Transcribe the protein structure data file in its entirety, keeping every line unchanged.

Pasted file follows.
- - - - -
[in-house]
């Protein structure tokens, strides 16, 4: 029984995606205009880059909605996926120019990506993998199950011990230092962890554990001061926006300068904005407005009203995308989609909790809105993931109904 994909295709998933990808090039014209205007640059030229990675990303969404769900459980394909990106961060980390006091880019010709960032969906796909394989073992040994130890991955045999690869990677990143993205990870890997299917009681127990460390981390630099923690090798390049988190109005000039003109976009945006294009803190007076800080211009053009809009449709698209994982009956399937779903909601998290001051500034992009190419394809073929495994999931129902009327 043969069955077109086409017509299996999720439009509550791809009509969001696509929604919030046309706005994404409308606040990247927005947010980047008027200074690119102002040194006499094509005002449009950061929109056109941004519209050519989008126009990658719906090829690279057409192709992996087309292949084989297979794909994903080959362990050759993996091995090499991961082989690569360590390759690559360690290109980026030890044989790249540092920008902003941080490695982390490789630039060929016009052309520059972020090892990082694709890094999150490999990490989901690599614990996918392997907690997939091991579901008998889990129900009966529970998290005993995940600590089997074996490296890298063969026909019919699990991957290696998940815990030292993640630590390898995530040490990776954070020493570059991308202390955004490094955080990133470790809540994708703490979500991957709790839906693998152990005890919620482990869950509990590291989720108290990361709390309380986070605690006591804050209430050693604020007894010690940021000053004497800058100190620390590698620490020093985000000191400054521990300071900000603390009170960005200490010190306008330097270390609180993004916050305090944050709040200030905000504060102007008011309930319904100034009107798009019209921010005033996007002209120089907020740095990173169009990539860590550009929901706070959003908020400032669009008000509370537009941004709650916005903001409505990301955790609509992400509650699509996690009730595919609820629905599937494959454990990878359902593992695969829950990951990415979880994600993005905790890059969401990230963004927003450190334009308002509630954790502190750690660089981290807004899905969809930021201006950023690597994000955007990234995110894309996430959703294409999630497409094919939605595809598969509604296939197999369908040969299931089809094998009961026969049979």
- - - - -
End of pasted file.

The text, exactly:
[in-house]
């Protein structure tokens, strides 16, 4: 029984995606205009880059909605996926120019990506993998199950011990230092962890554990001061926006300068904005407005009203995308989609909790809105993931109904 994909295709998933990808090039014209205007640059030229990675990303969404769900459980394909990106961060980390006091880019010709960032969906796909394989073992040994130890991955045999690869990677990143993205990870890997299917009681127990460390981390630099923690090798390049988190109005000039003109976009945006294009803190007076800080211009053009809009449709698209994982009956399937779903909601998290001051500034992009190419394809073929495994999931129902009327 043969069955077109086409017509299996999720439009509550791809009509969001696509929604919030046309706005994404409308606040990247927005947010980047008027200074690119102002040194006499094509005002449009950061929109056109941004519209050519989008126009990658719906090829690279057409192709992996087309292949084989297979794909994903080959362990050759993996091995090499991961082989690569360590390759690559360690290109980026030890044989790249540092920008902003941080490695982390490789630039060929016009052309520059972020090892990082694709890094999150490999990490989901690599614990996918392997907690997939091991579901008998889990129900009966529970998290005993995940600590089997074996490296890298063969026909019919699990991957290696998940815990030292993640630590390898995530040490990776954070020493570059991308202390955004490094955080990133470790809540994708703490979500991957709790839906693998152990005890919620482990869950509990590291989720108290990361709390309380986070605690006591804050209430050693604020007894010690940021000053004497800058100190620390590698620490020093985000000191400054521990300071900000603390009170960005200490010190306008330097270390609180993004916050305090944050709040200030905000504060102007008011309930319904100034009107798009019209921010005033996007002209120089907020740095990173169009990539860590550009929901706070959003908020400032669009008000509370537009941004709650916005903001409505990301955790609509992400509650699509996690009730595919609820629905599937494959454990990878359902593992695969829950990951990415979880994600993005905790890059969401990230963004927003450190334009308002509630954790502190750690660089981290807004899905969809930021201006950023690597994000955007990234995110894309996430959703294409999630497409094919939605595809598969509604296939197999369908040969299931089809094998009961026969049979």